WASHINGTON -- Efforts by two Maryland counties to curb the spread of adult bookstores faltered yesterday as the U.S. Supreme Court refused to hear their pleas, meaning they can't enforce their ordinances in their current form.
The justices gave no reason for turning aside separate appeals by Prince George's County and Harford County seeking to revive local laws that a federal appeals court struck down in two rulings in July.
Prince George's has been trying for 20 years to control retailers that sell sexually explicit magazines, books and movies, but it has spent the past nine years trying to fend off constitutional challenges to several versions of its bookstore law.
Harford County began similar efforts to regulate retailers of adult materials three years ago, but it, too, has found itself in court since then.
The two counties, rather than banning specific items as obscene, have sought to control the sale of those items by limiting adult outlets to specific areas of the counties. They hoped to take advantage of a 1986 decision by the Supreme Court allowing local governments to use their zoning controls to limit adult merchandising operations.
The 4th U.S. Circuit Court of Appeals in Richmond ruled in July that Prince George's and Harford had not simply adopted zoning limitations, but also had imposed strict license requirements before an adult bookstore or theater could open for business in the designated zones.
The appeals court said the two counties' ordinances were invalid because, when a license application was denied, there was no guarantee of quick review in court.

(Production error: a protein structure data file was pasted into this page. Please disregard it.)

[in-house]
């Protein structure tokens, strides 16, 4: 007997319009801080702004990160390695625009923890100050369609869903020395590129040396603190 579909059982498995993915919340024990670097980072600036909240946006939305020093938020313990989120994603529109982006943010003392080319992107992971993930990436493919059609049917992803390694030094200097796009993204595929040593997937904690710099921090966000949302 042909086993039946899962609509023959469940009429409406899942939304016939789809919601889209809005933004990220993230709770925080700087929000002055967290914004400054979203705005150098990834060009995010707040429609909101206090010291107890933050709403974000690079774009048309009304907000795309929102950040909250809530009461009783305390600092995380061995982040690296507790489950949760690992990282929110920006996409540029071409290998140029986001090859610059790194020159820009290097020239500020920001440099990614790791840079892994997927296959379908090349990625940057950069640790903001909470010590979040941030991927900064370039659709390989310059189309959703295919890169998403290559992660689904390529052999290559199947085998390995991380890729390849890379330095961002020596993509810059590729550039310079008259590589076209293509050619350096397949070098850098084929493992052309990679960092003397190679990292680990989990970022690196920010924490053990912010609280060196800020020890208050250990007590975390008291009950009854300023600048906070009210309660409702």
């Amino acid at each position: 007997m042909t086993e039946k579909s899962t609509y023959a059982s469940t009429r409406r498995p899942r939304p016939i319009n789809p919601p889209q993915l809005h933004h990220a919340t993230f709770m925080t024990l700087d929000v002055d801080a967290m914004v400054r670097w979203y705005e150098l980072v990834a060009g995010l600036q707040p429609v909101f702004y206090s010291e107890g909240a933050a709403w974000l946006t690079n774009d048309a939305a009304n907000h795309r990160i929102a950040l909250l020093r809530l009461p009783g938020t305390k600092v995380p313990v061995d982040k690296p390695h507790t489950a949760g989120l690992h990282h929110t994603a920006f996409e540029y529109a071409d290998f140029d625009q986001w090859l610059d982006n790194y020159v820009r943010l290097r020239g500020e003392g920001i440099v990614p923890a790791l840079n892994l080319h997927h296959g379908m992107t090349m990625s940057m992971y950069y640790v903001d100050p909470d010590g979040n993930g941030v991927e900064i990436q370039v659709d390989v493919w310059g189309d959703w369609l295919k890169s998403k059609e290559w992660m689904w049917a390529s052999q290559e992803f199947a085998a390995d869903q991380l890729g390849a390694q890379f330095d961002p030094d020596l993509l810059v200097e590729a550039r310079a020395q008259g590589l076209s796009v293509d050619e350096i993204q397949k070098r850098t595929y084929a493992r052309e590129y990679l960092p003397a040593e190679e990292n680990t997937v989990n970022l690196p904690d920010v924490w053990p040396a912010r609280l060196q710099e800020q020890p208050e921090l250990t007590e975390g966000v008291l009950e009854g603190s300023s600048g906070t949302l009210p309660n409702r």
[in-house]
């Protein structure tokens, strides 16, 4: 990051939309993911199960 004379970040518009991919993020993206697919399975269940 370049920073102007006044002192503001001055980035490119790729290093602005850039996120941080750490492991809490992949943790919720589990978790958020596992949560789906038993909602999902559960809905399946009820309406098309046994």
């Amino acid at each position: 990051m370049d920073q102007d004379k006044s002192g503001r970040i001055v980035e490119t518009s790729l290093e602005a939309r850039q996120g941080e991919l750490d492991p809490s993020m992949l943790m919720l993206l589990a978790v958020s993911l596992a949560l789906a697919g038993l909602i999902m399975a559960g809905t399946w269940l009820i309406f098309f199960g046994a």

In the Prince George's case, the appeals court also ruled that the licensing procedure itself could be stretched out too long.
In Prince George's, a licensing case can take up to 150 days before a decision, the appeals court noted. In addition, it said, at least 103 additional days could pass before a court decision on whether a license denial was legal.
In Harford County, the court noted, there is no time limit for judicial review of the county's denial of a license. The licensing process there, which can take up to 44 days, was not at issue before the appeals court or the Supreme Court.
In their appeals to the Supreme Court, the two counties argued that courts across the nation have been issuing widely differing decisions on local governments' use of their licensing power over adult retailers.
They said the confusion resulted from a widely split decision by the Supreme Court in a Dallas licensing case in 1990. They urged the court to hear the new appeals and provide clear guidance for lower courts.
The justices rejected both appeals without comment.